The FAIMS Mobile Platform is open-source software for offline data collection on an Android device. FAIMS stands for Field Acquired Information Management Systems. The platform was established by archaeologists in 2012 to support the capture and management of digital field data in difficult terrain. It is now used by researchers from many fields in diverse situations.
A brief history of the project
In December 2019 the Australian Research Data Commons (ARDC) awarded a team of researchers led by Macquarie University $600,000 over three years to build a digital platform for data collection in the field and offline (read the announcement here). This was matched by $720,920 in co-investment from project partners.
This project will see the re-build of FAIMS Mobile a robust data collection tool now at the end of its digital life, making the most of current software stacks and research infrastructure. FAIMS 3.0 will accommodate diverse data capture, localisation and complex workflows, and provide seamless synchronisation, backup and version control, just like FAIMS Mobile. It will also be cross-platform (Android, iOS and Desktop) and self-serve allowing uses to customise and deploy modules through a graphic user interface (See Our Design Approach).
Why are we doing it? Fieldwork is time consuming and researchers are always looking at ways to increase efficiency in data recording in the field but that’s not the full story. We are also required to share our data in wholly reusable ways following FAIR (Findable, Accessible, Interoperable, and Reusable) principles. This is far more easily done when that data is born digital but creating bespoke software is expensive to build and onerous to maintain. FAIMS 3.0 will allow researchers to customise their workflows from a shared platform.
The FAIMS project launched in June 2012, funded by the National eResearch Collaboration Tools and Resources program. FAIMS developed a mobile, offline, multi-user collection platform for structured, free-text, geospatial, and multimedia data. The project also supported enhancements to the Heurist online data refinement and analysis service developed at the University of Sydney, and established an Australian implementation of the Digital Archaeological Record, an online data archive developed by Digital Antiquity (USA).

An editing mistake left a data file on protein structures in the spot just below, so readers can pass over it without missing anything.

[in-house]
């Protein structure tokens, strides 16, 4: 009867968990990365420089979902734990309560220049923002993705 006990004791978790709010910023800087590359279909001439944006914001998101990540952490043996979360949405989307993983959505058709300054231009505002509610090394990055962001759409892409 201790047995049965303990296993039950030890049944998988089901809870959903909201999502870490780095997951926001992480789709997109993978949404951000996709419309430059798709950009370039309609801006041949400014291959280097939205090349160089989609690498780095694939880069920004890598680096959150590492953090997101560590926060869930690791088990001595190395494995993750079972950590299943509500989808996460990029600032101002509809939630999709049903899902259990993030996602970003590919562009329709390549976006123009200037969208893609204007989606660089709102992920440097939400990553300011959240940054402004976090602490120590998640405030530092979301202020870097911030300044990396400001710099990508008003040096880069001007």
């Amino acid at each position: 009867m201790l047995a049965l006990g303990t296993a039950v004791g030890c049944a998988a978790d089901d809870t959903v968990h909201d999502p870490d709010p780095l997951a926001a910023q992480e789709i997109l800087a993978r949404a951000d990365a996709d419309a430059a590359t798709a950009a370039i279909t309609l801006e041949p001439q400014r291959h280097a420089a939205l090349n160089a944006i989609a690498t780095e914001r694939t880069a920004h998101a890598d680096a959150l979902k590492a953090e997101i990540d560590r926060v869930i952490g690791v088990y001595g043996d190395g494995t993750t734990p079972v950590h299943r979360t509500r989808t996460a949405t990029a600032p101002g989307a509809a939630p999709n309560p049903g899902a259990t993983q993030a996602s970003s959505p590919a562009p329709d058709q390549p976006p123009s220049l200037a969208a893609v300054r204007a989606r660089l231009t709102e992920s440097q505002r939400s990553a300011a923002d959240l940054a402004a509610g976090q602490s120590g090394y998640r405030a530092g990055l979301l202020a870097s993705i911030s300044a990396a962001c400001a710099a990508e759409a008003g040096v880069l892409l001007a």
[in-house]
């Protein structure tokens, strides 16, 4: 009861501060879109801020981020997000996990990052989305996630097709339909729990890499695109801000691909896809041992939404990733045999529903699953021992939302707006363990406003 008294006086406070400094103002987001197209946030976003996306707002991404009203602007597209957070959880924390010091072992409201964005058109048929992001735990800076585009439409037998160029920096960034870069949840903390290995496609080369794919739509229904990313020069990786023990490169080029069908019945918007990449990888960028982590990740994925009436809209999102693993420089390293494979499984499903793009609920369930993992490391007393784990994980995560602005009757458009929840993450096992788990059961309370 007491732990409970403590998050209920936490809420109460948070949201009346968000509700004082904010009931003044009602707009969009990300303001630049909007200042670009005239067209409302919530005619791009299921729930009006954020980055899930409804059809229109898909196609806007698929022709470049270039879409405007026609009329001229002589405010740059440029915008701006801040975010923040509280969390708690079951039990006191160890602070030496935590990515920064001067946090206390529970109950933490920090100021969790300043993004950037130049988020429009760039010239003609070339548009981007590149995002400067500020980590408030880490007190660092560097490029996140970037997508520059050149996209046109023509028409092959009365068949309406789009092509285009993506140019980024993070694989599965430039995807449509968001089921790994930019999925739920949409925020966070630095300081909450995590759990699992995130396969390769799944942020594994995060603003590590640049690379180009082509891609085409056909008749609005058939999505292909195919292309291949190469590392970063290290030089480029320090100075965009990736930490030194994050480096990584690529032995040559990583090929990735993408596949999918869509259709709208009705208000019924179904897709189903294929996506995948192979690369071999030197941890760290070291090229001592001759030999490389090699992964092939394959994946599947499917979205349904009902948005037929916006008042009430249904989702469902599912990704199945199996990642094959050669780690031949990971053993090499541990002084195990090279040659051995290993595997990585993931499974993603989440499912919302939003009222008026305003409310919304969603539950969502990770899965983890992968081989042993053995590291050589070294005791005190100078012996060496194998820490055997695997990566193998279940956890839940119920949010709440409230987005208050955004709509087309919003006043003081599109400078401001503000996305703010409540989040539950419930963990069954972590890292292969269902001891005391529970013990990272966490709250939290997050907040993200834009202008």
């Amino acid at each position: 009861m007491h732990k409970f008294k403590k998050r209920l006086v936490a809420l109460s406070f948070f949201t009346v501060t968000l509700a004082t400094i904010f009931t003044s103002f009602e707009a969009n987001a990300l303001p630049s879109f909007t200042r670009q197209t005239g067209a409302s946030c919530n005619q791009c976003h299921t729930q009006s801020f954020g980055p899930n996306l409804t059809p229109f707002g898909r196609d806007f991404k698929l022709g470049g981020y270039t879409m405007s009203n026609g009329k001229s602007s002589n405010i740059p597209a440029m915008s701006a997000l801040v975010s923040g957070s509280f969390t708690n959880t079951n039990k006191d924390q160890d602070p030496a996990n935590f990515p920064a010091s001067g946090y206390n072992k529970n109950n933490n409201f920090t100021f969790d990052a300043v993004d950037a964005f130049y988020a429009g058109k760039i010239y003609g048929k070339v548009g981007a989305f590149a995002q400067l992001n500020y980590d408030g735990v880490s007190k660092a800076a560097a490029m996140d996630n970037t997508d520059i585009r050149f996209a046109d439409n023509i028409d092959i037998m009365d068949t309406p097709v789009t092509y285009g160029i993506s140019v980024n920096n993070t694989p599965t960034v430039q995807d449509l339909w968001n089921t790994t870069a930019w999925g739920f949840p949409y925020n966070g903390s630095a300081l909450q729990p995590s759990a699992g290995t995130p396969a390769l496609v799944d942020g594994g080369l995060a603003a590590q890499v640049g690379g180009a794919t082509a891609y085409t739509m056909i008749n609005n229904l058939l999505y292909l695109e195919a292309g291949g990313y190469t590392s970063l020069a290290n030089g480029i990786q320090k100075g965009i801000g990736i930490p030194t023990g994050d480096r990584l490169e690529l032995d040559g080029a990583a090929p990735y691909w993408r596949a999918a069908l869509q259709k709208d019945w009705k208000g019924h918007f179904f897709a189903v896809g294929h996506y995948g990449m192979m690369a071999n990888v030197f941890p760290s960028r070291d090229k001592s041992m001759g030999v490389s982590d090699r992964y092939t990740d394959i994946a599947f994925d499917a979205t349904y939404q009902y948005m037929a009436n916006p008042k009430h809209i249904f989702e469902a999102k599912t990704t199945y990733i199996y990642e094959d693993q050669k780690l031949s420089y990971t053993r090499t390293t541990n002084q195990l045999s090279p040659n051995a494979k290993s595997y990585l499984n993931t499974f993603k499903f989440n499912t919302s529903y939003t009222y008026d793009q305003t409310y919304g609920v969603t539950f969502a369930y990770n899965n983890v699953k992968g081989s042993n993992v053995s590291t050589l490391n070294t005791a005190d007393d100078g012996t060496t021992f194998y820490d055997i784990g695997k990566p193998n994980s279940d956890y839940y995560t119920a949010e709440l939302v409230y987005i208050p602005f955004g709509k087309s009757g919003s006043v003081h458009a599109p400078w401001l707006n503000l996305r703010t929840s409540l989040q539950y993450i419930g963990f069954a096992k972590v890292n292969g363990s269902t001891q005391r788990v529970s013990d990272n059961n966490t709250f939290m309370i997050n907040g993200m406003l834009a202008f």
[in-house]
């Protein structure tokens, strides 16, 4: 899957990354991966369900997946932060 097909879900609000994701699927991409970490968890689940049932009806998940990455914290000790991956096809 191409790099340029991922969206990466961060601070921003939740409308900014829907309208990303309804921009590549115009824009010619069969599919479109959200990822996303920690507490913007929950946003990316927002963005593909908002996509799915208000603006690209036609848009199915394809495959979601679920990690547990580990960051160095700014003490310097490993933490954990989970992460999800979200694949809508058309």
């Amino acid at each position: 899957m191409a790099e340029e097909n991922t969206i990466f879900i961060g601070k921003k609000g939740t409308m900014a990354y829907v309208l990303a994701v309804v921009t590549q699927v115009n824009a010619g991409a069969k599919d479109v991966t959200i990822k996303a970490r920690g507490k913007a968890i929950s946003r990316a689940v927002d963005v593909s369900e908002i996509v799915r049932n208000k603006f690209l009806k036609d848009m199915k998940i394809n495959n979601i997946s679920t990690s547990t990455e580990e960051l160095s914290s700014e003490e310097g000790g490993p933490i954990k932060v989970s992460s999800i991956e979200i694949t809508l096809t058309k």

Between 2014 and 2016 operations were funded by an Australian Research Council Linkage Infrastructure Equipment and Facilities grant and from 2016 to 2018 by a NSW Research Attraction and Acceleration Program (RAAP) grant. This was supplemented by consultancy income from field deployments at partner institutions.
- FAIMS Project launched at University of New South Wales with NeCTAR eResearch Tools grant
- FAIMS 1.0 released
Awarded Australian Research Council Linkage Infrastructure Equipment and Facilities grant
Commenced LIEF grant (2014 to 2016)
- FAIMS moved to Macquarie University
FAIMS 2.0 released
- FAIMS begins operating as open-source software consultancy
Awarded NSW RAAP grant from NSW government (2016 to 2018)
FAIMS undertakes market analysis via CSIRO ON Prime
- FAIMS 2.5 released
- FAIMS wins US Bureau of Reclamation / US Geological Survey innocentive.com prize for ‘FAIMS 3.0’ proposed design
- Successful ARDC Platforms investment
- Commenced 'FAIMS 3.0 Electronic Field Notebooks' Project
- Alpha v0.1.0 was released in June
FAIMS has a 9-year record of successful software development, deployment, client support and community-building. The focus of FAIMS3 will be sustainability based on our CSIRO ON Prime experience, including 70+ interviews that have defined technological priorities in the proposed re-engineering. The new system will be self-service, with an open-source core supporting research transparency but value-adding services that can generate revenue to share the cost of long-term maintenance of the software.